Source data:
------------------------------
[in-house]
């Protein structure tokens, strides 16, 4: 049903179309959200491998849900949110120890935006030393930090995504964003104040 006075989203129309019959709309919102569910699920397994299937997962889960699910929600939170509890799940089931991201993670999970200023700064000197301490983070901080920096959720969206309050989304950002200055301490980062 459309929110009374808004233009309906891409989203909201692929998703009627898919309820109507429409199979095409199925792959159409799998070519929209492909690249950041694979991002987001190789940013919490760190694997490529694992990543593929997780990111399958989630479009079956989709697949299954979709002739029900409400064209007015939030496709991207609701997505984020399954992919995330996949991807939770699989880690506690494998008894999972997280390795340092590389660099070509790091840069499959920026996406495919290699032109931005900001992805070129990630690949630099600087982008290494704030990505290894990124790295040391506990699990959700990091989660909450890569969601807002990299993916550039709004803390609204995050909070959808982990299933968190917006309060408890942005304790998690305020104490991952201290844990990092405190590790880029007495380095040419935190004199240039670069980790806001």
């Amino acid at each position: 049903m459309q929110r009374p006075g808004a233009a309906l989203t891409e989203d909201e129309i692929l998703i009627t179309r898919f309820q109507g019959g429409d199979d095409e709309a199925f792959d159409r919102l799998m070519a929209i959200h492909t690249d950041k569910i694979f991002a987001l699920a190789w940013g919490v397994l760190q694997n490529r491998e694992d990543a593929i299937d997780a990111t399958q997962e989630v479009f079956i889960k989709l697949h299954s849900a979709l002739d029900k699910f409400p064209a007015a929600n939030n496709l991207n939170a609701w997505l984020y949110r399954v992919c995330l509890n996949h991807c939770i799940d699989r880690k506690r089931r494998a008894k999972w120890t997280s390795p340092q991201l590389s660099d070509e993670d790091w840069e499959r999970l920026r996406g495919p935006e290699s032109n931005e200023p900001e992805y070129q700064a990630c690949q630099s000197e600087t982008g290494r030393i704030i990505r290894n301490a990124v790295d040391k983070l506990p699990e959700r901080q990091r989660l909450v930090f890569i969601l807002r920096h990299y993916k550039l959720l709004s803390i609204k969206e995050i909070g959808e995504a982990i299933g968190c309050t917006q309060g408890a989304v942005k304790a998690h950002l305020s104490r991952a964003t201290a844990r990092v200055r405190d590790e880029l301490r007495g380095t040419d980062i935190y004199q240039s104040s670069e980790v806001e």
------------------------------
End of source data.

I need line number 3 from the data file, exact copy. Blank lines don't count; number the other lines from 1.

């Amino acid at each position: 049903m459309q929110r009374p006075g808004a233009a309906l989203t891409e989203d909201e129309i692929l998703i009627t179309r898919f309820q109507g019959g429409d199979d095409e709309a199925f792959d159409r919102l799998m070519a929209i959200h492909t690249d950041k569910i694979f991002a987001l699920a190789w940013g919490v397994l760190q694997n490529r491998e694992d990543a593929i299937d997780a990111t399958q997962e989630v479009f079956i889960k989709l697949h299954s849900a979709l002739d029900k699910f409400p064209a007015a929600n939030n496709l991207n939170a609701w997505l984020y949110r399954v992919c995330l509890n996949h991807c939770i799940d699989r880690k506690r089931r494998a008894k999972w120890t997280s390795p340092q991201l590389s660099d070509e993670d790091w840069e499959r999970l920026r996406g495919p935006e290699s032109n931005e200023p900001e992805y070129q700064a990630c690949q630099s000197e600087t982008g290494r030393i704030i990505r290894n301490a990124v790295d040391k983070l506990p699990e959700r901080q990091r989660l909450v930090f890569i969601l807002r920096h990299y993916k550039l959720l709004s803390i609204k969206e995050i909070g959808e995504a982990i299933g968190c309050t917006q309060g408890a989304v942005k304790a998690h950002l305020s104490r991952a964003t201290a844990r990092v200055r405190d590790e880029l301490r007495g380095t040419d980062i935190y004199q240039s104040s670069e980790v806001e």